Thursday, October 3, 2013

How To Help People Recognize Your Generosity Without Being Prideful

“It’s not generosity if no one knows about it.” – the other Daniel Day

Note: This blog was written by the other Daniel Day, the guy who is more selfish and conceited than the real Director of Content and Marketing for Axis.

Let me be honest for a moment. It’s fun to be generous, especially when everyone finds out about it. I mean, come on, who doesn’t want to be known as “the generous guy/gal”? But (for most people – not me) it’s hard to let people know about your generosity without them feeling like you’re arrogant, prideful, or being generous for the wrong reasons. So I have created a list of ways you can help people recognize your generosity without them also condemning you as conceited.

1. Use paper checks. Paper checks have your name, address, and phone number printed on the top, and there’s a memo line where you can write in your Twitter handle.

2. Pick up a homeless person to take them out to lunch, but make sure you “forget” your wallet at the office. When you stop by the office to pick up your wallet, remember that it’s rude to leave your guest in the car. Invite him in to the office, but don’t introduce him to anyone. Most likely the extroverts in the office will greet him, and they will want to know how he knows you. Ta-da!

3. Buy Starbucks for a friend with your gold card, but forget to tell the barista that the drink isn’t for you. They will automatically write your name on the cup so that when you leave the drink on your friend’s desk, they will be confused and ask you about it. You will be able to play it off with, “Shoot, I forgot to tell them that it wasn’t for me. I meant to surprise you anonymously, but oh well.”

4. Create a “meal sign-up” for your friends who just had a baby. Make sure you volunteer to take them the first meal, and leave a space on the list to tell exactly what you’re bringing. Type in “Filet Mignon, roasted red potatoes, and spinach salad with chocolate lava cake and a raspberry reduction sauce.” You don’t have to actually bring them a Filet or chocolate cake because things change and you could run out of time. Remember, it’s the thought that counts. McDonald’s is still better than no food at all.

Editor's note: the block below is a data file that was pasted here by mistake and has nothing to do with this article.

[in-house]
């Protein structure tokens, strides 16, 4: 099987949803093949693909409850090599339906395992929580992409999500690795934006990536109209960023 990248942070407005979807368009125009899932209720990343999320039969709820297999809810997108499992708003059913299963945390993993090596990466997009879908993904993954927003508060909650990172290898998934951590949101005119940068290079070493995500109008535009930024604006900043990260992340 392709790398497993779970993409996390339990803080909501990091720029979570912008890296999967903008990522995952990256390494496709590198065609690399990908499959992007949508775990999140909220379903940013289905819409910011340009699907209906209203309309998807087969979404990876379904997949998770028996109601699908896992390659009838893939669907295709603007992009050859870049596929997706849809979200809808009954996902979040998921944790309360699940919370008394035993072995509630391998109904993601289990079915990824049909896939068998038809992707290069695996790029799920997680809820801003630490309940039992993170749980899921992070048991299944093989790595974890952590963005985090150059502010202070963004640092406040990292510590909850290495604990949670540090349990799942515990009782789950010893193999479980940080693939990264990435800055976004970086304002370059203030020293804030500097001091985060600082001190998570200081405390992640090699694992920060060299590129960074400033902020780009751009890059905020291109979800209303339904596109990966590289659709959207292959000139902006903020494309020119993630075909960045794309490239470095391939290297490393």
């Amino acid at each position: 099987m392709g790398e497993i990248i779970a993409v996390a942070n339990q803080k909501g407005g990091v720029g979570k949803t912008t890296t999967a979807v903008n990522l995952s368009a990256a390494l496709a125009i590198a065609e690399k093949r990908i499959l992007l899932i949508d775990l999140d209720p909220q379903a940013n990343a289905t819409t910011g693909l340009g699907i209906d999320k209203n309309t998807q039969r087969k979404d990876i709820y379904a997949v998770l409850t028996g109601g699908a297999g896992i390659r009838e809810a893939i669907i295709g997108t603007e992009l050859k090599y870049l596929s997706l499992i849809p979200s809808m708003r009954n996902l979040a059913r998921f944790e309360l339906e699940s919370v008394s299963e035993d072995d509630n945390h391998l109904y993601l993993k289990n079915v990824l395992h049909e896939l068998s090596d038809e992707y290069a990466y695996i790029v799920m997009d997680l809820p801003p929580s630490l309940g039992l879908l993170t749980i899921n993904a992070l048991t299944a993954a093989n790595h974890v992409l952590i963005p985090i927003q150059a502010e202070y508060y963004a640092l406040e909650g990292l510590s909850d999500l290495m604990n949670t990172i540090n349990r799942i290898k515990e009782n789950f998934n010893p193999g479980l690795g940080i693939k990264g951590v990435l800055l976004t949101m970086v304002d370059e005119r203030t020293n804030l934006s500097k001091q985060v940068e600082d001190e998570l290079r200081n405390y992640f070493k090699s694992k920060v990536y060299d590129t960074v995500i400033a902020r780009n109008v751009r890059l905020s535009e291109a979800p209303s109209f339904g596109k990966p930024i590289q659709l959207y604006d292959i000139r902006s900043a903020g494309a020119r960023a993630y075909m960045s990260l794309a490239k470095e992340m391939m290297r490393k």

5. Buy flowers and chocolate for your wife, and post a photo on Facebook or Instagram (or both). Your wife and others will just think you’re being sweet, especially when you post something like, “To the most amazing wife in the world. I love you, baby.” Make sure you tag your wife in the photo so that more people will see it.

Those are my top 5. What other ways can you think of to help people recognize your generosity? Comment below and continue the discussion…

Bonus Idea 1 (from my cousin): use your office as the return address for charity donation receipts and leave them on your desk.

Bonus Idea 2: Instead of a check, bring your tithe to church as a wad of $1 bills. When the collection plate (or basket for contemporary churches) comes to you, break the rubber band and drop the wad of cash on the floor (make it look like an accident). If your church has a wooden or concrete floor, consider quarters. Not only will they roll, but they will make a loud crashing sound when you drop them.

P.S. Matthew 6:1-4 reads… 
“Be careful not to practice your righteousness in front of others to be seen by them. If you do, you will have no reward from your Father in heaven. So when you give to the needy, do not announce it with trumpets, as the hypocrites do in the synagogues and on the streets, to be honored by others. Truly I tell you, they have received their reward in full. But when you give to the needy, do not let your left hand know what your right hand is doing, so that your giving may be in secret. Then your Father, who sees what is done in secret, will reward you.”
Daniel Ryan Day has been working as the Director of Content and Marketing for Axis for 3
years, and is the author of Axis' first book Ten Days Without. You can follow him on Twitter: @danielryanday